I lined the six plants across the edge of my mantelpiece, alongside a couple of cactus plants that have been gathering dust for a while and the Crassula ovata succulent I had bought from Lidl last September just to bring my shopping to £25 so that I could use a £5 off coupon and which was grimly clinging on to life.  I was quite impressed with how the collection looked.  My favourite was the plant that Arctic Fox had been growing inside a bottle.  It was pretty cool, though most things that come in bottles tend to appeal to me.  Seemingly the plants would only need to be watered once a week, and while that news should have been welcomed by my lackadaisical approach to horticulture, in my mind it somehow made things more difficult.  You can get into a routine when you’re doing something every day, such as feeding a child or a cat.  Having to remember to water your plants one day every week seemed awkward, the sort of thing that would be best done by keeping a spreadsheet.  And who wants to be that kind of guy?

The health of my new houseplants has been on my mind quite a bit in the days since I was gifted them, though occasionally I have been distracted.  Every night on the Esplanade, at exactly the same point, I passed a pair of pigeons who were sitting on the sea wall, always doing nothing but just staring at one another.  It was impossible to say for certain that they were the same two birds, but they looked the same anyway.  The pigeons were absolutely lovestruck, and I found myself wishing that there was someone who would look at me the way these pigeons were gazing at each other.  I’ve heard of a doe-eyed look, but I had never seen this kind of doo-eyed look before.

Nearby, a few metres away from the romancing pigeons, an elderly couple were sitting on one of the benches which face out onto the bay.  Their shopping bags were spread out on the ground by their feet, Marks & Spencer, I think, and the woman’s walking stick was balanced against the arm of the bench.  She was leaning back into the chest of her partner, as though they were at home on their couch watching a film, and her right arm was stretched out in front of them holding a mobile phone.  Presumably she was taking a selfie of the two of them.  It was quite nice that they still felt that way about each other at their age, but it made me feel sad too.  The Esplanade is full of couples strolling side-by-side these days, and sometimes it gets tiring to see.  I think I preferred it when the only people who would be out were the joggers; even the guy who was wearing shorts and a t-shirt in winter.  Apart from anything else, I think what bothered me most was the knowledge that the woman’s photograph won’t even have captured the beautiful sea view with the sunlight exploding off the water in front of them.  Instead it will just be the two of them cuddled together with the Corran Halls car park in the distance behind.  Though I guess, like the pigeons, they didn’t really care about what else was around them.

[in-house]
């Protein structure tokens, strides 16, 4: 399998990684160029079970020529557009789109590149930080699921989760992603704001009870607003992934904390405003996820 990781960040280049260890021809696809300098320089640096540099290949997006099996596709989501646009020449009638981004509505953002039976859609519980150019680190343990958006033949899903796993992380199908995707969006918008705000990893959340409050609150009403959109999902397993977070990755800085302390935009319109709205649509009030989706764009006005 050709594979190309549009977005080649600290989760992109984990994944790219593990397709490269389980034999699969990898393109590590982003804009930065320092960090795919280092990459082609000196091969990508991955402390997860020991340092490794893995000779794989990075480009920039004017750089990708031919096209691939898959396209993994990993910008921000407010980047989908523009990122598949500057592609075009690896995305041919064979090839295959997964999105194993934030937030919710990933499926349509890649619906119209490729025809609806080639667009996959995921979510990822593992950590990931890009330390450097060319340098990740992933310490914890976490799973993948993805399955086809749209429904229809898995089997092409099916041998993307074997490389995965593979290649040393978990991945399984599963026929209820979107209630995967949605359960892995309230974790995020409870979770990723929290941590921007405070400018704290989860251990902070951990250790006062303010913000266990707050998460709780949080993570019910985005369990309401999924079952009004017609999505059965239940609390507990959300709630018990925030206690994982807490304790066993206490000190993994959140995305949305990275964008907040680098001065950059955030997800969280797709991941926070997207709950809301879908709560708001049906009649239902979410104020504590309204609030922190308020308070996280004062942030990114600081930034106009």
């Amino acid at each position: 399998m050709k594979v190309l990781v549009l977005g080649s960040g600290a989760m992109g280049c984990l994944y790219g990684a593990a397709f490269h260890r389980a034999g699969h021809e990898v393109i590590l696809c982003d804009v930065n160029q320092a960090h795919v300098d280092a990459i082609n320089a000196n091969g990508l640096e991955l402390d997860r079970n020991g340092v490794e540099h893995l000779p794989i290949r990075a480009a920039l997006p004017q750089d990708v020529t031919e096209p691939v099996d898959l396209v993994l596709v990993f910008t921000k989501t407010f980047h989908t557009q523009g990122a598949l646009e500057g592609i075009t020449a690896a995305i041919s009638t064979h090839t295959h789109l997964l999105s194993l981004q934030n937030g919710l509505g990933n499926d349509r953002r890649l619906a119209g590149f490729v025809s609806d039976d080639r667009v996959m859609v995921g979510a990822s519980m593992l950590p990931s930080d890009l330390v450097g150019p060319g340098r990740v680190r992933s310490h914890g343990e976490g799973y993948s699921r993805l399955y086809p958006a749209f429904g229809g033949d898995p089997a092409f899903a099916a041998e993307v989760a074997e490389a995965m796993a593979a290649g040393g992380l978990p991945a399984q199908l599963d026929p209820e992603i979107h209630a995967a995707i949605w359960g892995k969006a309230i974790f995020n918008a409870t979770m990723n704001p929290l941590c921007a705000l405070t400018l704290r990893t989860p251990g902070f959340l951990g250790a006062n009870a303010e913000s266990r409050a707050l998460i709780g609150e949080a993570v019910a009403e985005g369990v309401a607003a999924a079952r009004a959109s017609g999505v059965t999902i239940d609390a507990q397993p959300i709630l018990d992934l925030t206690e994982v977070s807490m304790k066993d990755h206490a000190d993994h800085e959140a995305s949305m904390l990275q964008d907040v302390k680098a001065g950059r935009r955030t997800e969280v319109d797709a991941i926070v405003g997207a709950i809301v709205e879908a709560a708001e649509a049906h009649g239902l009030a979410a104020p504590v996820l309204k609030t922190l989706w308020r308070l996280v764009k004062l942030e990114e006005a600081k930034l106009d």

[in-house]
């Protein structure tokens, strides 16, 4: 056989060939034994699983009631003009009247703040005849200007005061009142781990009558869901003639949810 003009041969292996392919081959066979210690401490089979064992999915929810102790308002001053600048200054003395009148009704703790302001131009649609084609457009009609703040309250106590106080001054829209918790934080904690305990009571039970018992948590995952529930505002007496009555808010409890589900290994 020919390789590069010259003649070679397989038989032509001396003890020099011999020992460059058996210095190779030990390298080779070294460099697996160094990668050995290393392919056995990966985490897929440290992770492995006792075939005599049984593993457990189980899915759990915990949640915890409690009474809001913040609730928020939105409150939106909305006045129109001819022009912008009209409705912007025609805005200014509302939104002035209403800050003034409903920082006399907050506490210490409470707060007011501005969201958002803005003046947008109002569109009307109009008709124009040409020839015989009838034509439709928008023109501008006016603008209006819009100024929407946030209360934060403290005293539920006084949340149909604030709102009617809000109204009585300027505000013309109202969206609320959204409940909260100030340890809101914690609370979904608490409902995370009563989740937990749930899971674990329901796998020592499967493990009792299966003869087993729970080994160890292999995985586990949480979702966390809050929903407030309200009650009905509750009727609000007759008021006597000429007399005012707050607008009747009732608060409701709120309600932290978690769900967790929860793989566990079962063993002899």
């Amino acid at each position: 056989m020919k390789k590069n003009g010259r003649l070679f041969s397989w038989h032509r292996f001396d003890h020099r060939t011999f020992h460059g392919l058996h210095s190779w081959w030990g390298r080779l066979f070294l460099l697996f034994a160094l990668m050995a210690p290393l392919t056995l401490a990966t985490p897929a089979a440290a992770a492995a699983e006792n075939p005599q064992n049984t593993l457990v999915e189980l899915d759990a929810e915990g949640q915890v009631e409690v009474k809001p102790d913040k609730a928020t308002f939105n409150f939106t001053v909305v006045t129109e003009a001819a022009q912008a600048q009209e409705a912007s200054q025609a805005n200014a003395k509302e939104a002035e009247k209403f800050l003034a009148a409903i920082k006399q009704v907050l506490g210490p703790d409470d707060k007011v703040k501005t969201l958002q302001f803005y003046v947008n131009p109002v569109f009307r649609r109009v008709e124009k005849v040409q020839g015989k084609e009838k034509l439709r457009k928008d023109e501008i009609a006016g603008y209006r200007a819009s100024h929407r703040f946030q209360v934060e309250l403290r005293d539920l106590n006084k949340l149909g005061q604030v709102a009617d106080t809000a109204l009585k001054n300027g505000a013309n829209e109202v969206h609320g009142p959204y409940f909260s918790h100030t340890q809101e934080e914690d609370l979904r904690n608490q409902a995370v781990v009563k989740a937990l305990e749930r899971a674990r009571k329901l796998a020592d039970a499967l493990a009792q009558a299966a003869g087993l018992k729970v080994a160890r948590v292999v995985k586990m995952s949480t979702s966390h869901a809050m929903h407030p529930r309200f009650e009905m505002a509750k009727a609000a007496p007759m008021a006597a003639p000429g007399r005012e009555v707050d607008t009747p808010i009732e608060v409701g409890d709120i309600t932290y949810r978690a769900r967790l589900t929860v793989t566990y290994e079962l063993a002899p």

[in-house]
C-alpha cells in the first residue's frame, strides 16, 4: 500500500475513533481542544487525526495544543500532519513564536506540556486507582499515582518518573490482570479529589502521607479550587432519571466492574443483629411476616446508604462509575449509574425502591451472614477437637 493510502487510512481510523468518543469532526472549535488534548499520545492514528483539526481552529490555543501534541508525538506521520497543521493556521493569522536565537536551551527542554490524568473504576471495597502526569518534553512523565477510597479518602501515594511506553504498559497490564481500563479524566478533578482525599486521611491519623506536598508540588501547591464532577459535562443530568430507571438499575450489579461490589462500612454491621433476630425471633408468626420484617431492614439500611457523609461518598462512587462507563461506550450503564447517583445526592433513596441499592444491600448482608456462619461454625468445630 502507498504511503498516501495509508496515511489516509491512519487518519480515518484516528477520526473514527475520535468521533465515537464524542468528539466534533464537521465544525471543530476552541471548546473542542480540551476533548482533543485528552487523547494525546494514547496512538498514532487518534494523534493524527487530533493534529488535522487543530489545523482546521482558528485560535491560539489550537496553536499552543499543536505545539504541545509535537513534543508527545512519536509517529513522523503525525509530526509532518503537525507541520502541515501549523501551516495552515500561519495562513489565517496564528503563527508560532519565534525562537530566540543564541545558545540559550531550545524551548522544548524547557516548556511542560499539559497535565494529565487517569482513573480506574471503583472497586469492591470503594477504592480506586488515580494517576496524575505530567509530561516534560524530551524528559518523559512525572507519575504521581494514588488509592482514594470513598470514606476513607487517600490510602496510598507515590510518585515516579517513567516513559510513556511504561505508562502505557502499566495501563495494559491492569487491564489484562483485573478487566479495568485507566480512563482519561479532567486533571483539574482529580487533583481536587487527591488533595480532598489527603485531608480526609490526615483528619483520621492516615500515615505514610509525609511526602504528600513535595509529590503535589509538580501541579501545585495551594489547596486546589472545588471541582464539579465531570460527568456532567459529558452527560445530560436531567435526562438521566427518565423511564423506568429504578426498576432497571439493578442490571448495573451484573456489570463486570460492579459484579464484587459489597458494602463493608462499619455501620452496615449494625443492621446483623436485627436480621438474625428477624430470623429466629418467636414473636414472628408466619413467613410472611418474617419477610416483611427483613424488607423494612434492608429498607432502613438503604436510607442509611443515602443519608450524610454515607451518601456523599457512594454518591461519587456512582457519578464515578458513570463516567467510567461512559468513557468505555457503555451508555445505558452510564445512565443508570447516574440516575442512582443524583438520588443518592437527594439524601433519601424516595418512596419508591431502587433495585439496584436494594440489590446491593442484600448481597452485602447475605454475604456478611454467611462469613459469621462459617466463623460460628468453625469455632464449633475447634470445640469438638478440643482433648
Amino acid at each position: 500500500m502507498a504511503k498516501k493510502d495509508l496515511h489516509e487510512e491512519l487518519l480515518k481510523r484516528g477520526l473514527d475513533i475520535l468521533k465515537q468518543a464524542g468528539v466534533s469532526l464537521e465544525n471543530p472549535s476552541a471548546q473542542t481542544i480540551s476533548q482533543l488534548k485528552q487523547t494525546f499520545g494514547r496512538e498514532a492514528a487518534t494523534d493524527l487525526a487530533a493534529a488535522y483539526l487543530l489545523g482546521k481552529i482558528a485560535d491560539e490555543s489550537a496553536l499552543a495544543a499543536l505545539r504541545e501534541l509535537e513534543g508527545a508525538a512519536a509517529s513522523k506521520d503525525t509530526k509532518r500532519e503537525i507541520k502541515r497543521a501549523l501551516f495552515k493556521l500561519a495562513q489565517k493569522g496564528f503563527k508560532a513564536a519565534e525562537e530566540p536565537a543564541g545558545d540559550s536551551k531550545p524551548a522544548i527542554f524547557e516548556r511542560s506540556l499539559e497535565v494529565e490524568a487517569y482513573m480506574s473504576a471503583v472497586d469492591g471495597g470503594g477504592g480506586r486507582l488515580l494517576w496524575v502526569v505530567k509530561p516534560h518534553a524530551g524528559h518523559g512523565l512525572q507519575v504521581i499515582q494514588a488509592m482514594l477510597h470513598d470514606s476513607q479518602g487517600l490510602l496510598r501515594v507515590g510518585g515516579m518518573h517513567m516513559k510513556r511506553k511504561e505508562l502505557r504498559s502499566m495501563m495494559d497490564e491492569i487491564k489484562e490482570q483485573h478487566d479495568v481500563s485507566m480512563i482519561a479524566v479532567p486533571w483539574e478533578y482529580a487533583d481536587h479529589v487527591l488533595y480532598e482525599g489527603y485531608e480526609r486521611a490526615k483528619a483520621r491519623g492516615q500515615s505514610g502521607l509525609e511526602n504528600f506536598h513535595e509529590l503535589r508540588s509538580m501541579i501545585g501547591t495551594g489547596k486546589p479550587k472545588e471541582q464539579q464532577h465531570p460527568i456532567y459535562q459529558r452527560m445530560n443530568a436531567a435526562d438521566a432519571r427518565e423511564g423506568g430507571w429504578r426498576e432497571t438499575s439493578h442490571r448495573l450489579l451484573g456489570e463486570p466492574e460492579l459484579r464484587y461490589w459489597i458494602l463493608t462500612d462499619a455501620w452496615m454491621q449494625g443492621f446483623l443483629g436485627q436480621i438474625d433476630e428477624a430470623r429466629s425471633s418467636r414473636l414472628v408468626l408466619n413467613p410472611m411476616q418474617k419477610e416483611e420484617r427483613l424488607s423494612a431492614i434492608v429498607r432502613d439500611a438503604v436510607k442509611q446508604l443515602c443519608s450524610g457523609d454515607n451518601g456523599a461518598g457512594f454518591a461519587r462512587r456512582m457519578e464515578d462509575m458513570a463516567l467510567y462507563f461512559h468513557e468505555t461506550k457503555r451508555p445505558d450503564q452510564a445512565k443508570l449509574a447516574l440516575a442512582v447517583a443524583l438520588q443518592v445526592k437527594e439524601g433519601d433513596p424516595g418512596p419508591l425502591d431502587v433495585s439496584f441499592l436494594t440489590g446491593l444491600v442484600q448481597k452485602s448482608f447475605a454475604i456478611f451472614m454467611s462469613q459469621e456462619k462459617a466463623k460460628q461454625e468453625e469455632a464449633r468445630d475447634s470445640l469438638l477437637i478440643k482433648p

It wasn’t until I got my hair cut on Saturday morning that I was able to shed some of my cynicism, along with more hairs than I had ever had on my head.  A sign on the door of the barbershop says that customers have to phone a number to make an appointment in line with government guidelines, but it turns out that the number is for a phone that the barber only uses when he is away on holiday and it is never answered and you simply go inside and write your name and the time in a large book.  Business had seemingly been slowing down now that most people have had their first cut since restrictions eased, while some people are still cropping their own hair at home, and the barber reckoned that he probably wouldn’t really get busy again until weddings were allowed with more substantial numbers and women would insist that their partners get a proper haircut for the event.  It never ceases to amaze me how much wisdom there is to be heard in the barber’s chair.  I wanted to ask him about his thoughts on keeping houseplants, but I was meeting the rest of my family for breakfast at Poppies and I didn’t think that I had the time to get into it.